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Crown Jewels Controversy: Why “crown jewel” is a hot topic in India after the death of Queen Elizabeth II

Within hours of the death of Queen Elizabeth II being announced by Buckingham Palace, tens of thousands of tweets about the crown jewels made the word “Kohinoor” trending in India. Many of the tweets that used the term, including dozens of responses to Narendra Modi’s tribute to the late Queen, asked Britain to give back the Kohinoor diamond, which is one of the world’s largest and most controversial.

Kohinoor, which can also be written as Koh-i-Noor, is a 105-carat gem whose Persian name means “mountain of light.” The Queen Mother’s crown, which is on display at the Tower of London, has the stone set in it. The diamond has been at the centre of political and legal problems in India because of disagreements over who owns it. Both India and Pakistan have made claims to it.

It is still a problem between India and the UK because many Indians think that the diamond, which was found in India in the 14th century, was “stolen” by the British during the colonial era. Before it ended up in the British crown jewels, the diamond was owned by many rulers, including Rajputs, Mughal princes, Iranian warriors, Afghan rulers, and Punjabi Maharajas.

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According to the UK Royal Palace

Before it was given to the British monarchy in 1849, the Kohinoor was found in the Golconda mines in the centre of southern India. It was added to Queen Victoria’s crown jewels, along with hundreds of other gems that are said to have a cultural, historical, and symbolic value that can’t be measured and are still part of the royal collection.

The crown was made in 1937 for Queen Elizabeth, who was married to King George VI, to wear at his coronation on May 12, 1937. It has a purple velvet cap and ermine trim. Its platinum frame is covered with 2,800 diamonds. The band is made up of groups of diamonds shaped like crosses and rectangles, with single rows of brilliant-cut diamonds around the edges.

Crown Jewels Controversy

Folklore says that the Kohinoor is cursed because of its bloody, 750-year history of murder, megalomania, and betrayal. On Thursday night and Friday, many Indians on social media asked the royal family to return the jewel because the second Elizabethan era was coming to an end.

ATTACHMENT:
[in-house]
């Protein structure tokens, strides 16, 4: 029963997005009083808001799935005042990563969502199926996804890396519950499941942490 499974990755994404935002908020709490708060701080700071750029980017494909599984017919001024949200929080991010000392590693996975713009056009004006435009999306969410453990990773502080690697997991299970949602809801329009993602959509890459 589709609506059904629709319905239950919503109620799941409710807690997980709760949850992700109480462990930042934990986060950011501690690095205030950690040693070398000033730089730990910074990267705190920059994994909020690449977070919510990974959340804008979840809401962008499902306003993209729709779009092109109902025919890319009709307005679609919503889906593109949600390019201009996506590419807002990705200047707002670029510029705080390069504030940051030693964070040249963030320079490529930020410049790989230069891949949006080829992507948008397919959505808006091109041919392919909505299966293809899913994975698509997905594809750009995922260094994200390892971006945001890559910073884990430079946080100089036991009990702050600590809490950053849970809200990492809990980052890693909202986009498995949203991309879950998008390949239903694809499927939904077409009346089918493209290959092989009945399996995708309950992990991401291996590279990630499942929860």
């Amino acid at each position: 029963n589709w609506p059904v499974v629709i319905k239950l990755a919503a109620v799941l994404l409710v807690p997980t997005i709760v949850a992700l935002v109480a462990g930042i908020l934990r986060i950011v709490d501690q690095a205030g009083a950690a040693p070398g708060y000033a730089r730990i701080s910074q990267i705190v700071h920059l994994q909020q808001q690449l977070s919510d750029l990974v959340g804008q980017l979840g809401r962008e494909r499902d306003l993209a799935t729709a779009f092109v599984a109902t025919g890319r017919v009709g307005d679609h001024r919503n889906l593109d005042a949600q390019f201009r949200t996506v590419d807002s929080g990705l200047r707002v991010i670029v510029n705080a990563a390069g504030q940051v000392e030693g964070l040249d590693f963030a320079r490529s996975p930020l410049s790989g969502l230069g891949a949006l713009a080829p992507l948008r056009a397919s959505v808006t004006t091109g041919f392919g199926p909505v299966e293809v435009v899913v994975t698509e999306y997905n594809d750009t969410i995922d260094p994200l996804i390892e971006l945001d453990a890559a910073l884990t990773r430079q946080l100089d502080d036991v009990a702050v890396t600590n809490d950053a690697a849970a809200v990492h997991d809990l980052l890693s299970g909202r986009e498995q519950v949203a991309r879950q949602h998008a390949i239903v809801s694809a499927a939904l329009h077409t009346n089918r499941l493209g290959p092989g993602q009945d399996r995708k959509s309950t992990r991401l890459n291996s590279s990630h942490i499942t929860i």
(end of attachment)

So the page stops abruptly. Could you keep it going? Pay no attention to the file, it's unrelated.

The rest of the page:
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Kohinoor’s Journey:

From India to England. “It should go back to where it came from. It’s the least the UK can do after centuries of taking advantage of, oppressing, and enslaving the people of the Indian subcontinent,” said Twitter user Anushree.

“Today, Queen Elizabeth died… Can we get the #Kohinoor Diamondback? It was taken from India by the British. They got rich by causing people to die, go hungry, burn down their homes, and steal from them,” Vivek Singh, another user, said. Several people asked Mr. Modi and President Droupadi Murmu, who also paid tribute to the Queen after her death, to officially ask for the Kohinoor to be sent back to India.

In his tribute, Mr. Modi said, “Her Majesty Queen Elizabeth II will be remembered as a rock of our time.” She led her country and people in a way that was inspiring. She was a model of respectability in public life. Hurt by her death. In this sad time, my thoughts are with her family and the people of UK.”

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In 2016, the diamond was at the centre of a court case because an NGO asked the court to tell the Indian government to bring the diamond back. At the time, the solicitor-general, who spoke for India’s government, said that the diamond was a “gift” from the former rulers of Punjab to the East India Company in 1849 and that it had not been stolen or taken by force.

But later, the government changed its mind, and the Indian ministry of culture “reiterated its resolve to make all possible efforts to bring back the Kohinoor Diamond in a peaceful way.” For now, the crown with the Kohinoor stones will probably be worn by Camilla, who used to be the Duchess of Cornwall but is now the Queen Consort and is married to King Charles.



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